For years, the world has been crying out for a proper scientific study to validate the thousands of anecdotal reports about the benefits of microdosing with LSD. Said to boost cognition, enhance mood, alleviate depression and increase creativity, microdosing is one of the most under-researched areas of not just psychedelic science, but mental health in general.
Realising one of her longest held ambitions, Amanda Feilding has now put together a highly original protocol for a study which will not only categorise the effects of microdosing, but will also illuminate the neurological mechanisms behind these effects.
With one in four Americans suffering from some form of mental health disorder, and governments and pharmaceutical companies reluctant to finance research into the therapeutic capacity of psychedelics, this campaign aims to mobilise the public to fund a mental health revolution.
Hoping to raise a total of $2million, Fundamental will use the proceeds to support four separate studies into the benefits of psychedelic compounds, with a view to making them medically available.
These include studies on psilocybin as a treatment for both end-of-life anxiety and alcoholism at New York University, and a clinical trial of MDMA for post-traumatic stress disorder, led by the Multidisciplinary Association for Psychedelic Studies (MAPS).
Our microdosing project will see 20 participants given either 10, 20 or 50 micrograms of LSD, or a placebo, before undergoing a series of tests, questionnaires and brain scans. This will enable us to determine how microdosing affects physiological, psychological and cognitive processes while also indicating the corresponding changes in neural activity.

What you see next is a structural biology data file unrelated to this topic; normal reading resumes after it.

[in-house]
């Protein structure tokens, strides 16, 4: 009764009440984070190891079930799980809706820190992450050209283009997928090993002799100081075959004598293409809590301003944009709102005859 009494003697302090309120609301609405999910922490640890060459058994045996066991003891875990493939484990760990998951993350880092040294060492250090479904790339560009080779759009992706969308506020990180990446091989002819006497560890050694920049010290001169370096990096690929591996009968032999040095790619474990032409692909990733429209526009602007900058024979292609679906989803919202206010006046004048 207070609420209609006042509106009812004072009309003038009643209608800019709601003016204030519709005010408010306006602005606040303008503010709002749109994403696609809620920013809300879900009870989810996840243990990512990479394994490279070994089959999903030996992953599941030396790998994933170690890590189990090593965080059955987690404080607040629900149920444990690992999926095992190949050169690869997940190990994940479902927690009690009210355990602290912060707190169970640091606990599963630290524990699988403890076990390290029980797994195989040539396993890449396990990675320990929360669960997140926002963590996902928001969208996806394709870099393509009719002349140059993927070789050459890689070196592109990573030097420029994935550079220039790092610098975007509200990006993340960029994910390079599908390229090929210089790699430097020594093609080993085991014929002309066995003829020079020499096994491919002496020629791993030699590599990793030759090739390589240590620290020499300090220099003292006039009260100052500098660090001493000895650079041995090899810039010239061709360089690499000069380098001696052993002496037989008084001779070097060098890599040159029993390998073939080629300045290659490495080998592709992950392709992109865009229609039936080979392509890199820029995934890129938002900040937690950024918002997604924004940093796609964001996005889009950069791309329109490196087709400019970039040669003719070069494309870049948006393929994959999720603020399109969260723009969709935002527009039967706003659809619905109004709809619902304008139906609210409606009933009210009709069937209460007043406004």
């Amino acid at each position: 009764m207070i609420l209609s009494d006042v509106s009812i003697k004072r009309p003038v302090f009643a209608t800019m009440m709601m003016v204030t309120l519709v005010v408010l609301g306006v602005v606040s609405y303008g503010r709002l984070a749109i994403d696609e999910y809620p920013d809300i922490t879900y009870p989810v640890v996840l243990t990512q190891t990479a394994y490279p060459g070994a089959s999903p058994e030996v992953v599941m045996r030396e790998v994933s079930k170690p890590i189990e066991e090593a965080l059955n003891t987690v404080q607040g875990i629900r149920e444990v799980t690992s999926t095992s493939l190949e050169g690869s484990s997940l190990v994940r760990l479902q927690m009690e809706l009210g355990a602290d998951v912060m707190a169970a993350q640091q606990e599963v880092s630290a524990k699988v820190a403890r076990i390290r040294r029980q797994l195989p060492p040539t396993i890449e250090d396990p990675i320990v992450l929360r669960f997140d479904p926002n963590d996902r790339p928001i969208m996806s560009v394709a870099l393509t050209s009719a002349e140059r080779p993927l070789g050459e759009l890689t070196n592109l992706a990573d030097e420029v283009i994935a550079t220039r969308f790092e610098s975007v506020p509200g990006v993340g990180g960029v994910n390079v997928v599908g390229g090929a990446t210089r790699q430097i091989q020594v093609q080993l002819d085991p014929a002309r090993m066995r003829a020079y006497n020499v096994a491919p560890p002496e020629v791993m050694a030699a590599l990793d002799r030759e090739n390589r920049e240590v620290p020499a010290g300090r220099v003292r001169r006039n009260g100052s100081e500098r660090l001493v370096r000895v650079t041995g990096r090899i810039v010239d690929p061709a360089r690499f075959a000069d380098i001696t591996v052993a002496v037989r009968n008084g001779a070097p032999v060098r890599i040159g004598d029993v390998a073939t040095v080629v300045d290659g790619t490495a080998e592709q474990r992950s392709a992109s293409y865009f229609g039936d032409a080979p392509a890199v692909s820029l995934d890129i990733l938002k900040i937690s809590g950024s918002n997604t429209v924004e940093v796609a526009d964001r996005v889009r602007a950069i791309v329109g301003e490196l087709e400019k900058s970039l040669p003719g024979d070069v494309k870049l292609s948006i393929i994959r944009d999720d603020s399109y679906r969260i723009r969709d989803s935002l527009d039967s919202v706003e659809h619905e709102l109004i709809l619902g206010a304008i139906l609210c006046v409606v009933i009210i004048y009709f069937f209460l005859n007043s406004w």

In a revolutionary twist, participants will also play the ancient Chinese strategy game of Go against an AI system in order to determine whether microdosing improves their intuitive pattern recognition and creative performance.
“What I noticed from the days when I was a passionate Go player, and before LSD was made illegal, was that if I was on LSD and my opponent wasn’t, I won more games,” says Amanda Feilding. “I think what it does is increase intuitive pattern recognition which in a way is the basis for creative thinking, and I think playing Go tests for that fluidity of thinking, in a way that standard cognitive tests don’t.”
Last year, the Beckley/Imperial Research Programme published the world’s first images of the brain on LSD, revealing how the drug generates an increase in communication between regions of the brain that don’t normally communicate, resulting in a more integrated and fluid brain state.
We will soon know if the same changes in brain activity are produced by microdosing, and whether or not these are responsible for the increase in creativity and reduction in depression that the practice is claimed to bring about.
To join this revolution in mental healthcare and help change the course of psychedelic research, donate to our crowdfunding campaign here.
Psilocybin for Depression
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